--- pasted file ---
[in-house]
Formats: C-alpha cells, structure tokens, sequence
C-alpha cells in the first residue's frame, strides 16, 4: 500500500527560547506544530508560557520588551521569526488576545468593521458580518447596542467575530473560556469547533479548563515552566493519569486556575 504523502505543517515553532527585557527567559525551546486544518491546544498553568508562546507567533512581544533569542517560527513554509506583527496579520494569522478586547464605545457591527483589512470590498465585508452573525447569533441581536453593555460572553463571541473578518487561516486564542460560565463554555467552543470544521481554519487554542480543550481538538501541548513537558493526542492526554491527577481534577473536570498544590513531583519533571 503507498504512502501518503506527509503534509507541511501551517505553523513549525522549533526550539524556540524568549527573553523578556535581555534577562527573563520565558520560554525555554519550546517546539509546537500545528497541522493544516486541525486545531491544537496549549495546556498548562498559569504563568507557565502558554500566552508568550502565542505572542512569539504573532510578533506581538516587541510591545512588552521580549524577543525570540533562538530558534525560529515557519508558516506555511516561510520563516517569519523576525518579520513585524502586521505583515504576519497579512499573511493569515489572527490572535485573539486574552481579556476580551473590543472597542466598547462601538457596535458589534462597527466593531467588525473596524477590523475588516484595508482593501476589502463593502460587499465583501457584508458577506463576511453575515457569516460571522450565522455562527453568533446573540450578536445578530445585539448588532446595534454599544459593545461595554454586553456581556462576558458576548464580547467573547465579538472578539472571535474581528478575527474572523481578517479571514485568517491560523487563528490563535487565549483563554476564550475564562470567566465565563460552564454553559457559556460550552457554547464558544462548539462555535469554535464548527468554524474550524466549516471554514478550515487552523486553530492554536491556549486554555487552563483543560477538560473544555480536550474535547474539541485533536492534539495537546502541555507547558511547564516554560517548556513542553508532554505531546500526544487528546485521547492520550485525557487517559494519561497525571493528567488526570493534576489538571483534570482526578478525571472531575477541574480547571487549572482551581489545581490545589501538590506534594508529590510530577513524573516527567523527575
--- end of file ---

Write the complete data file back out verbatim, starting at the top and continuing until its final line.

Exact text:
[in-house]
Formats: C-alpha cells, structure tokens, sequence
C-alpha cells in the first residue's frame, strides 16, 4: 500500500527560547506544530508560557520588551521569526488576545468593521458580518447596542467575530473560556469547533479548563515552566493519569486556575 504523502505543517515553532527585557527567559525551546486544518491546544498553568508562546507567533512581544533569542517560527513554509506583527496579520494569522478586547464605545457591527483589512470590498465585508452573525447569533441581536453593555460572553463571541473578518487561516486564542460560565463554555467552543470544521481554519487554542480543550481538538501541548513537558493526542492526554491527577481534577473536570498544590513531583519533571 503507498504512502501518503506527509503534509507541511501551517505553523513549525522549533526550539524556540524568549527573553523578556535581555534577562527573563520565558520560554525555554519550546517546539509546537500545528497541522493544516486541525486545531491544537496549549495546556498548562498559569504563568507557565502558554500566552508568550502565542505572542512569539504573532510578533506581538516587541510591545512588552521580549524577543525570540533562538530558534525560529515557519508558516506555511516561510520563516517569519523576525518579520513585524502586521505583515504576519497579512499573511493569515489572527490572535485573539486574552481579556476580551473590543472597542466598547462601538457596535458589534462597527466593531467588525473596524477590523475588516484595508482593501476589502463593502460587499465583501457584508458577506463576511453575515457569516460571522450565522455562527453568533446573540450578536445578530445585539448588532446595534454599544459593545461595554454586553456581556462576558458576548464580547467573547465579538472578539472571535474581528478575527474572523481578517479571514485568517491560523487563528490563535487565549483563554476564550475564562470567566465565563460552564454553559457559556460550552457554547464558544462548539462555535469554535464548527468554524474550524466549516471554514478550515487552523486553530492554536491556549486554555487552563483543560477538560473544555480536550474535547474539541485533536492534539495537546502541555507547558511547564516554560517548556513542553508532554505531546500526544487528546485521547492520550485525557487517559494519561497525571493528567488526570493534576489538571483534570482526578478525571472531575477541574480547571487549572482551581489545581490545589501538590506534594508529590510530577513524573516527567523527575